Getting sick requires a university degree in reading labels and deciphering prescriptions. For those of us not genetically blessed to reach our 90's running marathons, swimming 5 miles a day, or biking across the country, the increasing decrease of our bodies plus a variety of germs and viruses equals pills. Pills, pills, and more pills.
I'm not a great fan of running to the doctor so over the past decade I've added a variety of supplements to my morning regimen. Vitamin C. Fish Oil. MSM. Calcium for my aging bones. A few more recommended by medical professionals and friends have joined those. I confess that I consume a small fistful every morning.
Note that I said "every morning." Once a day in the A of M. Easy to figure out, right? Pharmaceutical companies don't recognize the structure that brings to pill consumption. They've created once a day pills. Three times a day pills. Four times a day pills. Pills to be consumed before meals, with meals, or at least an hour before OR after meals. Pills where you must not consume alcohol, or dairy products. Pills with a full page of warnings and restrictions. And pills that come with their own complicated schedule that changes daily: Day One take 2 before breakfast, one at lunch, one at dinner, 2 at bedtime - Day Two take one before breakfast, one at lunch, one at dinner, 2 at bedtime - Day Three take one before break fast (but don't do what you did the day before!), etc.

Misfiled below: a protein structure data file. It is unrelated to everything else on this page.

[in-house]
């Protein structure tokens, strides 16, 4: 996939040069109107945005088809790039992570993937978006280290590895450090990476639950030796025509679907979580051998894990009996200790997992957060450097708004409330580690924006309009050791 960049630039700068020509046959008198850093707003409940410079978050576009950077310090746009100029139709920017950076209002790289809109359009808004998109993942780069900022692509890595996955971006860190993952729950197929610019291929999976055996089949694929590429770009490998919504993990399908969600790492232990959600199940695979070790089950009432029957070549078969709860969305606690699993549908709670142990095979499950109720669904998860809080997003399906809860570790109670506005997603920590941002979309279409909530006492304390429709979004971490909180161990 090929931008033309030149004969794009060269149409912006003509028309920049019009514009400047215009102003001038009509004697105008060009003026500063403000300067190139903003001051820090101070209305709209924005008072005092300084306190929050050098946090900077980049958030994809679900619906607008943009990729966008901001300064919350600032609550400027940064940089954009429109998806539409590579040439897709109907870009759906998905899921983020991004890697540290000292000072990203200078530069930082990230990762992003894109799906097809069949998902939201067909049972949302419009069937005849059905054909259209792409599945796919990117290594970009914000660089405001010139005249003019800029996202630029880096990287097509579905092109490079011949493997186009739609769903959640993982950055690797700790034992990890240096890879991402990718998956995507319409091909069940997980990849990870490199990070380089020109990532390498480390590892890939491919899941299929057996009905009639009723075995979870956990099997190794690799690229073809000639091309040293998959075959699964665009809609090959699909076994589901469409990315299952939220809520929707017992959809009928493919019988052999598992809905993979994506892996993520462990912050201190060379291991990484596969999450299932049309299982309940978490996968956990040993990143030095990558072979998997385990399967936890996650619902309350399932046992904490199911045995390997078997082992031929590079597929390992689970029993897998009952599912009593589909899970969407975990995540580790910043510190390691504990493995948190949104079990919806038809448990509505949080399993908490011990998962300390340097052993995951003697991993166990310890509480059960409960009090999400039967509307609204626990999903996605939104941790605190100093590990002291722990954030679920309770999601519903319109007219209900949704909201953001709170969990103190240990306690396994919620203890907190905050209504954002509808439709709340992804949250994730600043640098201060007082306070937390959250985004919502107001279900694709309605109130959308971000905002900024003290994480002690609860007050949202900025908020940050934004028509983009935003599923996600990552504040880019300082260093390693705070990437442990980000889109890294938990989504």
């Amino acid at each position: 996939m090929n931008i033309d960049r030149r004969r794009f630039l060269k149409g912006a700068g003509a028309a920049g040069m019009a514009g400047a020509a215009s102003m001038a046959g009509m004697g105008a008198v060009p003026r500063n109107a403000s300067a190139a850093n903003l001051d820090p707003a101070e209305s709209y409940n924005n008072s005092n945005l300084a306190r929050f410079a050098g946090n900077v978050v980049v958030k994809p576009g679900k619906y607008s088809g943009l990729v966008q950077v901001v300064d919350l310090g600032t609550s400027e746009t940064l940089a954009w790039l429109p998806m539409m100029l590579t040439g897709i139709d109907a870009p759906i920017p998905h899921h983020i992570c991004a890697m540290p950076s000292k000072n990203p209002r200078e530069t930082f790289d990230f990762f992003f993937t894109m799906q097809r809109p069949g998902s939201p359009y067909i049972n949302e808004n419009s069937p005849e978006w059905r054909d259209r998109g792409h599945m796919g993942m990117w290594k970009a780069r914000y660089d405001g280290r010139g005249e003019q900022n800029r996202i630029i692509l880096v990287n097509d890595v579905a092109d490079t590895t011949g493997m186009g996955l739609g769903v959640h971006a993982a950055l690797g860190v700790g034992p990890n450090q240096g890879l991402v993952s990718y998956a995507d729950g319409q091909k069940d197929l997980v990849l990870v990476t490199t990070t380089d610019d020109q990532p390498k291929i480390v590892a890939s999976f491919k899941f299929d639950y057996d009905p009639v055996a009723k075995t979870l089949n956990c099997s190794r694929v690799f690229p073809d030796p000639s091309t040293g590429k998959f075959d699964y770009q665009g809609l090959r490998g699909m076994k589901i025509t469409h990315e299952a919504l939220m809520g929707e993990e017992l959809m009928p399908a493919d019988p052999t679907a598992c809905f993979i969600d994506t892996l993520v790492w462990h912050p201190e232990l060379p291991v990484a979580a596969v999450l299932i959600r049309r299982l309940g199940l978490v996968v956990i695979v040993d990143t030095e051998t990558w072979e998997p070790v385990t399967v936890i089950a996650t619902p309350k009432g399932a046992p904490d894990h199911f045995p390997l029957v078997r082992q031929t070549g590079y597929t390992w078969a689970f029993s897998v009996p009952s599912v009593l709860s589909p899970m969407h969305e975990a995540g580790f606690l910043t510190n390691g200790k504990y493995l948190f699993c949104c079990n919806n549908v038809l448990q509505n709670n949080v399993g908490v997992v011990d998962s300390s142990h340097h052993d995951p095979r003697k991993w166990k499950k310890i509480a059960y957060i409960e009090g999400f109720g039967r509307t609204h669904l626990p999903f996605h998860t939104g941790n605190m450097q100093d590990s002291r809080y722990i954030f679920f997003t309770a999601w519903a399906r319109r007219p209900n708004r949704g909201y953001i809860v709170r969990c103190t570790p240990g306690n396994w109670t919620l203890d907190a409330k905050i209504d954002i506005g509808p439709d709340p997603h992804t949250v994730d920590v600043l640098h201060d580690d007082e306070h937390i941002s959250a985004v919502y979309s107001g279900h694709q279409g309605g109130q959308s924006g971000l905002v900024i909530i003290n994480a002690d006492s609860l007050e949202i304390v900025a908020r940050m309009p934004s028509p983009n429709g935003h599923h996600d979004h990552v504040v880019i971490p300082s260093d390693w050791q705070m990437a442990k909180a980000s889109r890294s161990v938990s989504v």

Due to some health issues a recent trip to my physician resulted in me listening to him describe what pills I was to be prescribed and when and how to take them. When my eyes started rolling around in my head and I gasped out a request for clarification ("I take these two days, then stop them and take those others for a week, then start back on the first ones but only…") my doctor reconsidered and simplified the orders. Even simplified I'm not sure my college education prepared me for getting through the next week without error.
The medication dilemma is bad enough for the mature, presumably mentally alert adult. It is frightening to consider what some aging patients face. More physical problems. More than one doctor. Likely less communication between those medical professionals. Possibly less ability to understand the varied consumption of, and interactions between, the medications they take. If old age doesn't get them the complications of trying to cope with it may.